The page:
Think of famine in East Africa and you’ll likely picture desperate people queuing in arid and dusty lands.
Yet behind the drought that has taken hold in the region is an often forgotten and equally pernicious driver of hunger: conflict.
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In South Sudan, it is conflict rather than climate that is causing widespread hunger.
Protracted fighting has forced 3.3 million people to uproot from their homes.
Over 600,000 of them have crossed the border to Uganda in search of sanctuary.
With the start of the rainy season, however, a new threat is emerging.
The risk of cholera and other waterborne diseases is very high given the crowded living conditions and the number of un-immunized children crossing the border.
Cramped conditions for refugees
Red Cross teams in northern Uganda are helping to manage the influx of refugees.
Peter Pearce heads up one of our emergency response teams.
“Outbreaks of disease are what we all fear when you have a lot of people in a confined space,” he said.
Peter is working at the Imvepi camp. It is the newest camp for South Sudanese refugees in Uganda. Opened at the end of February, it’s filling up rapidly.
“The buses are coming in one after the other,” said Peter.
“It’s somewhat overflowing at the reception centre. They are arriving faster than they can be processed. There are 12-14,000 people in a fairly confined area.”
The camp is home to around 33,000 people with thousands more arriving daily. The buses come in from the border and deposit people at Imvepi’s reception centre.
New arrivals take around three days to complete the registration process. Their details are taken, they are fed and sheltered, and immunised against common diseases.
They are then given a small plot of land and some materials to build their own shelter.
Trucking in clean water
“Last night was the first time it rained throughout the night,” said Peter. “It made the situation much worse… It’s always miserable when it’s raining.”
The rainy season brings with it a heightened risk for those arriving at Imvepi.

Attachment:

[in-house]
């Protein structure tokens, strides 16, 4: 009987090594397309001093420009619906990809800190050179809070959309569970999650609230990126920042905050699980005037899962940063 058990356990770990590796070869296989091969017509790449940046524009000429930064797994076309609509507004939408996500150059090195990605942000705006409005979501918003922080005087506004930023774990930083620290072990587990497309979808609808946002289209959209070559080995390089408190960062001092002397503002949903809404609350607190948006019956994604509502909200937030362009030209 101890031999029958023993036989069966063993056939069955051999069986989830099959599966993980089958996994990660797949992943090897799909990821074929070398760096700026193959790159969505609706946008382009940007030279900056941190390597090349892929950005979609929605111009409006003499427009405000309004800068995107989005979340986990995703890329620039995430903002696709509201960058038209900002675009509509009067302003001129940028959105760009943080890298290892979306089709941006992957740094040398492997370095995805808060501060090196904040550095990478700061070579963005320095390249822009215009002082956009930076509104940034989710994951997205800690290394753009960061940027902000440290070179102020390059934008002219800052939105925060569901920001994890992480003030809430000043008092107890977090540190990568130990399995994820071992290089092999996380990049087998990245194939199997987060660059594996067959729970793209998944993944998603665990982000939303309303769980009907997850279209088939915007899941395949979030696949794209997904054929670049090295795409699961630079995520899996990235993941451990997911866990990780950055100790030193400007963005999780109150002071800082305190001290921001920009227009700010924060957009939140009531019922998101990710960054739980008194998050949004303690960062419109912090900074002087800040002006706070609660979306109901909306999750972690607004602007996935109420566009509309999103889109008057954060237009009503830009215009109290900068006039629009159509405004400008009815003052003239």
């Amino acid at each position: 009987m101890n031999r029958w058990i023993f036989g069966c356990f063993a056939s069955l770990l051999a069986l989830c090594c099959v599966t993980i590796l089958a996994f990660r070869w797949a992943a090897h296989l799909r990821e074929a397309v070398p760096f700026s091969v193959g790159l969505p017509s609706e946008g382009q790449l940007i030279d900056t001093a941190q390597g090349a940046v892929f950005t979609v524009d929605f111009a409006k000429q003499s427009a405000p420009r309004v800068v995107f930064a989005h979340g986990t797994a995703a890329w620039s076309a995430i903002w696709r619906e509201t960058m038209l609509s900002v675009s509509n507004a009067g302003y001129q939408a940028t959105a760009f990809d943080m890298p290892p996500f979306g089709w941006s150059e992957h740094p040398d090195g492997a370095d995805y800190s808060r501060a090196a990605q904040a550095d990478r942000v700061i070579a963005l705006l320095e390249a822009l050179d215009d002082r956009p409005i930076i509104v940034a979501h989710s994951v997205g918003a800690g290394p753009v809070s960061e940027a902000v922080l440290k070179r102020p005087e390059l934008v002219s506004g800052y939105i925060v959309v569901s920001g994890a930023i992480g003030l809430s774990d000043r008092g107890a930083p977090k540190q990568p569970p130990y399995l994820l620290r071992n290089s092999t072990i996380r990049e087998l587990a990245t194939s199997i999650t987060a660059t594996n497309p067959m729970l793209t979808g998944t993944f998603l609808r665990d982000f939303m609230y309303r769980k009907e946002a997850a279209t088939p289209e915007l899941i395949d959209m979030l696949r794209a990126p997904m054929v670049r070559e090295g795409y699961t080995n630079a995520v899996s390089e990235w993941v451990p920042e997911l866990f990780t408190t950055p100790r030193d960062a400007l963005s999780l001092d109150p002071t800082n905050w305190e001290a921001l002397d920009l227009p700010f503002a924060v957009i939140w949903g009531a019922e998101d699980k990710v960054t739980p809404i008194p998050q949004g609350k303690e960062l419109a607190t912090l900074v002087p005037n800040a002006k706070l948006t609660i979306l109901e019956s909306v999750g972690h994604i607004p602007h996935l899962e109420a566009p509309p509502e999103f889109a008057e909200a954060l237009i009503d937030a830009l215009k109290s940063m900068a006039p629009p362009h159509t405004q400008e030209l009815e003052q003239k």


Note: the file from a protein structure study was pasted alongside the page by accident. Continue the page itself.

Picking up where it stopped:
“We saw a huge need immediately,” Peter continued. “Our role is disease prevention. Of course, the big fear in these situations is cholera.
“There are some cases of diarrhoea, but nothing out of the ordinary for a typical population, nothing that could be identified as an outbreak.”
A steady supply of clean water is vital in keeping the population healthy.
Those already suffering from malnutrition are particularly susceptible to the transmission of waterborne diseases.
As ever, it’s the women, children and older people who are most vulnerable.
10,000-litre water tanks sit in various points in Imvepi. Water from the Nile is trucked in having been cleaned and chlorinated.
Trucking water to all the nearby camps is a complex operation. Each tank is filled more than once a day.
Over time, the team are planning on moving to rainwater harvesting to supply the camp. It will only take one truck to get stuck on the muddy roads for the water supply to dry up.
A toilet of your own
Another important consideration for the team is good hygiene.
To date, our team at Imvepi has recruited 80 ‘hygiene promoters’ from the refugee population.
The volunteers are trained and then tasked with moving between households to check how water is stored, rubbish is disposed of, and much else besides.
The idea is that spreading good hygiene messages will make a disease outbreak less likely.
Toilets are of course another issue at Imvepi.
Peter’s team have already constructed blocks of latrines and showers for people waiting at the reception centre.
The second, more challenging phase comes when people move out of the centre on to their own plot of land.
The Red Cross gives people tarpaulins and blankets. They are also given spades and asked to dig their own latrine pits.
Peter added: “We provide timber beams to cover the pit… They source the rest of the materials themselves. You see some amazing brick structures.”
The latrines ensure that human waste is disposed of safely. Having your own plot of land and your own toilet also gives a little bit of dignity for people who have lost everything.